Wendy Chapman Peek
Gender & Sexuality Studies Steering Committee:
M. Boyd, Sociology & Criminology
L. Brekke-Aloise, History
R. de Mattos, Foreign Languages
S. Grooters, English
W. Mbure, Communication
W. Chapman Peek, English
G. Piggford, C.S.C., English
The Gender and Sexuality Studies Program offers a major and a minor within the Bachelor of Arts degree.
Mission of the Program
The mission of the Gender and Sexuality Studies Program is to use gender as a lens to promote critical thinking and scholarly development from an interdisciplinary perspective. Informed by feminist and queer theoretical perspectives, Gender and Sexuality Studies explores the differences within and between men and women and the construction of those differences within gendered systems of oppression. Courses in the program focus on a range of gendered institutions, such as family, work, religion, education, health, medicine, media, and politics. Our courses also investigate the many ways scholars, artists, and activists have researched, represented, and critiqued our gendered world.
Among the topics students can expect to study are:
- The impact of gender and sexual identity on human relations within local, national, and global communities;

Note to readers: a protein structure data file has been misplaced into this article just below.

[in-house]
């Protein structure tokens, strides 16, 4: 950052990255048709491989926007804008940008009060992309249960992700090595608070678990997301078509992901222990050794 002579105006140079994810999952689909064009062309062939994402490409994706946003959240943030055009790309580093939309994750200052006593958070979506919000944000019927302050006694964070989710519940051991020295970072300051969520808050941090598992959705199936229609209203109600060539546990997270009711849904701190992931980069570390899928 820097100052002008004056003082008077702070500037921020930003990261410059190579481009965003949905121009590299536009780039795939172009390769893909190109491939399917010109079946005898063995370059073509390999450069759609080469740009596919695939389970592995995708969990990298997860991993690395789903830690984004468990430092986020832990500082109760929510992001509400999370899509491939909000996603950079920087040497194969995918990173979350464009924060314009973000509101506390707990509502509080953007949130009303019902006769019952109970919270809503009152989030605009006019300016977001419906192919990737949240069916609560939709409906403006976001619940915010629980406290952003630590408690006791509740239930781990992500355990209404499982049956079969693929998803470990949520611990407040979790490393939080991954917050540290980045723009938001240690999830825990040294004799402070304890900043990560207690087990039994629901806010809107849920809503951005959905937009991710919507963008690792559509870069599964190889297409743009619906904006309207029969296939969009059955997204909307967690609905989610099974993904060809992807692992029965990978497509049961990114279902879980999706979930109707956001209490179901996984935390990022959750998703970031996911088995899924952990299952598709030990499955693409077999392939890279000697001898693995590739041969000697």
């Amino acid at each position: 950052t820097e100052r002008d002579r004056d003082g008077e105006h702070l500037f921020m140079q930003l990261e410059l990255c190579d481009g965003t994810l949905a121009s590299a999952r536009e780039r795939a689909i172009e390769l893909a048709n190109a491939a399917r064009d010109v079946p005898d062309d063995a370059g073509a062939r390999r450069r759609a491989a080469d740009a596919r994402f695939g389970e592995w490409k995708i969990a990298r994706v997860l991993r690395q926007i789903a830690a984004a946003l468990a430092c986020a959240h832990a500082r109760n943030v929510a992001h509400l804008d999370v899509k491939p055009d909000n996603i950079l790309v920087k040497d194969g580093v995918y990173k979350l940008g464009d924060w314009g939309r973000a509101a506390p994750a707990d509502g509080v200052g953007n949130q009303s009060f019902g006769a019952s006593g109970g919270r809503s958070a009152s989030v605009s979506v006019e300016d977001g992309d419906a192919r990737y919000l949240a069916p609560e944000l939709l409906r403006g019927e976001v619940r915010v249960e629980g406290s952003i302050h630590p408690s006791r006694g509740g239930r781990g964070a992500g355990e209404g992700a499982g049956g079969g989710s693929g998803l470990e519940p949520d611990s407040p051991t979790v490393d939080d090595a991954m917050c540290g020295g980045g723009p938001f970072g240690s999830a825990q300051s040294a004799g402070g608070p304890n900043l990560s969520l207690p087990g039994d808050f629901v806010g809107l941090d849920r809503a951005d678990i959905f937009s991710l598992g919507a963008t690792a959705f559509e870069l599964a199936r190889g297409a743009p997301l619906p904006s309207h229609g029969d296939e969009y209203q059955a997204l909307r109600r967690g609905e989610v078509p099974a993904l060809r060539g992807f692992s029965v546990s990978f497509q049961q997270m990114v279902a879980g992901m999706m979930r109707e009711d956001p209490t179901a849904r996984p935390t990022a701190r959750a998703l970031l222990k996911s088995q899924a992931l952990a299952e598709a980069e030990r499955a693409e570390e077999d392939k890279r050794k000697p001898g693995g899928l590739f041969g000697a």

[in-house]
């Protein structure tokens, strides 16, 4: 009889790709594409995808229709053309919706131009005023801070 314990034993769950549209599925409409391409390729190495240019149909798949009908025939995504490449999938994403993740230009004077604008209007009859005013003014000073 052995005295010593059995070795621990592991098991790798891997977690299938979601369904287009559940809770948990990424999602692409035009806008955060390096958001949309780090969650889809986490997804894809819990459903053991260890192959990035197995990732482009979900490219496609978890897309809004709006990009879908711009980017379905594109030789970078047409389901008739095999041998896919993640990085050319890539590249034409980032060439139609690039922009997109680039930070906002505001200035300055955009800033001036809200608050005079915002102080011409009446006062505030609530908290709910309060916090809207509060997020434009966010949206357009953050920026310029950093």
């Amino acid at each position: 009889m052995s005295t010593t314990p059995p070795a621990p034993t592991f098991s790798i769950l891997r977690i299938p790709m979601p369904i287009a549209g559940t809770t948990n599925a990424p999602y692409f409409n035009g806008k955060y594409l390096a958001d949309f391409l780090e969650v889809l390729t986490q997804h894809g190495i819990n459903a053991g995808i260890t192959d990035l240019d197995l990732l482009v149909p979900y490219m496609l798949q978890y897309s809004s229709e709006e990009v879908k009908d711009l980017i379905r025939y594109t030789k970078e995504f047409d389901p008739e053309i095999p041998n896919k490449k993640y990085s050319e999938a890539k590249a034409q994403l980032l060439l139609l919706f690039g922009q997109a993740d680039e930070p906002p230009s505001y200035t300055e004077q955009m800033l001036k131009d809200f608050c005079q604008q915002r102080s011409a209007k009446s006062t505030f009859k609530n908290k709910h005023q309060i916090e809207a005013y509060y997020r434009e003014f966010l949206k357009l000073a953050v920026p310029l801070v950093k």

- The relationship of gender to race, class, ethnicity, sexuality, ability, religion, and nationality;
- The distinctions among biological sex, gender, sexual orientation, and sexual identity; and
- The history and implications of gender and sexuality in questions of social justice.
Majors in Gender Studies & Sexuality will:
- examine the impact of gender and sexual identity on human relations within local, national, transnational and/or global communities (historically and/or currently).
- analyze how race, class, ethnicity, sexuality, ability, religion and/or nationality intersect with gender identity and impact gendered analyses.
- critically read, recognize, and analyze the construction of gender and sexuality in a variety of texts (written, visual, other).
- understand how gender and sexuality are defined and reproduced within ideological institutions.
- examine a student’s own gender role assumptions and identity.
- understand the history and implications of gender and sexuality in questions of social justice.